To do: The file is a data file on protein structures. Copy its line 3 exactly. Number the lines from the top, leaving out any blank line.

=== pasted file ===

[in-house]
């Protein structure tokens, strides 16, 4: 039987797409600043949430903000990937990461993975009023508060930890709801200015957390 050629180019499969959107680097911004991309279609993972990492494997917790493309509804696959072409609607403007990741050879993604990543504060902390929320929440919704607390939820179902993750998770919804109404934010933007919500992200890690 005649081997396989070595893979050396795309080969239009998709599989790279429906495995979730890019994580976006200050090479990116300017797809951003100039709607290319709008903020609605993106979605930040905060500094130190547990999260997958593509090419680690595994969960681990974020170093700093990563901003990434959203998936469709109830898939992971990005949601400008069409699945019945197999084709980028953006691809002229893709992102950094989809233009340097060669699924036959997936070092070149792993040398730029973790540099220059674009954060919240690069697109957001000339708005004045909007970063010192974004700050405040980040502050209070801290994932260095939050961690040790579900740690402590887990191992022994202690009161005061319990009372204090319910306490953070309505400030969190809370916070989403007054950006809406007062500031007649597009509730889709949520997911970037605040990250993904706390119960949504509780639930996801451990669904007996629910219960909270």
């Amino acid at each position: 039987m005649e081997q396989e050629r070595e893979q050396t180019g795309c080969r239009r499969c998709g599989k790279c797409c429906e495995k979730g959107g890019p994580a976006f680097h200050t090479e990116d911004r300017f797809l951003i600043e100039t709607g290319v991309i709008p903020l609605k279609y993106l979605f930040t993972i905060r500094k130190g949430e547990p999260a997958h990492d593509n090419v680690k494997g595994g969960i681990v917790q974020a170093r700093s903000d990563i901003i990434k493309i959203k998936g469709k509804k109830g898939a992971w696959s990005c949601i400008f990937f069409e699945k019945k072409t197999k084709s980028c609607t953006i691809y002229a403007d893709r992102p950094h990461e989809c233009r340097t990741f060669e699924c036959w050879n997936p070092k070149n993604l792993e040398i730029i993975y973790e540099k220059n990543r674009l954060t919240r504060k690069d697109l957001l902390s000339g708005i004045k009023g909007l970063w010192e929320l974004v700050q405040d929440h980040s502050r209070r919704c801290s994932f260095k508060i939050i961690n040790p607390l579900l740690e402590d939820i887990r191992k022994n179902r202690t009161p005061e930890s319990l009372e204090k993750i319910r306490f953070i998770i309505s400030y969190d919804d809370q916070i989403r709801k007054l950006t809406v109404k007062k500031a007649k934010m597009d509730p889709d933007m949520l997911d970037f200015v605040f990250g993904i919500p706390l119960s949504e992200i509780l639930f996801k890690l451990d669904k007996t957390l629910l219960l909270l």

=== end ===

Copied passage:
């Amino acid at each position: 039987m005649e081997q396989e050629r070595e893979q050396t180019g795309c080969r239009r499969c998709g599989k790279c797409c429906e495995k979730g959107g890019p994580a976006f680097h200050t090479e990116d911004r300017f797809l951003i600043e100039t709607g290319v991309i709008p903020l609605k279609y993106l979605f930040t993972i905060r500094k130190g949430e547990p999260a997958h990492d593509n090419v680690k494997g595994g969960i681990v917790q974020a170093r700093s903000d990563i901003i990434k493309i959203k998936g469709k509804k109830g898939a992971w696959s990005c949601i400008f990937f069409e699945k019945k072409t197999k084709s980028c609607t953006i691809y002229a403007d893709r992102p950094h990461e989809c233009r340097t990741f060669e699924c036959w050879n997936p070092k070149n993604l792993e040398i730029i993975y973790e540099k220059n990543r674009l954060t919240r504060k690069d697109l957001l902390s000339g708005i004045k009023g909007l970063w010192e929320l974004v700050q405040d929440h980040s502050r209070r919704c801290s994932f260095k508060i939050i961690n040790p607390l579900l740690e402590d939820i887990r191992k022994n179902r202690t009161p005061e930890s319990l009372e204090k993750i319910r306490f953070i998770i309505s400030y969190d919804d809370q916070i989403r709801k007054l950006t809406v109404k007062k500031a007649k934010m597009d509730p889709d933007m949520l997911d970037f200015v605040f990250g993904i919500p706390l119960s949504e992200i509780l639930f996801k890690l451990d669904k007996t957390l629910l219960l909270l």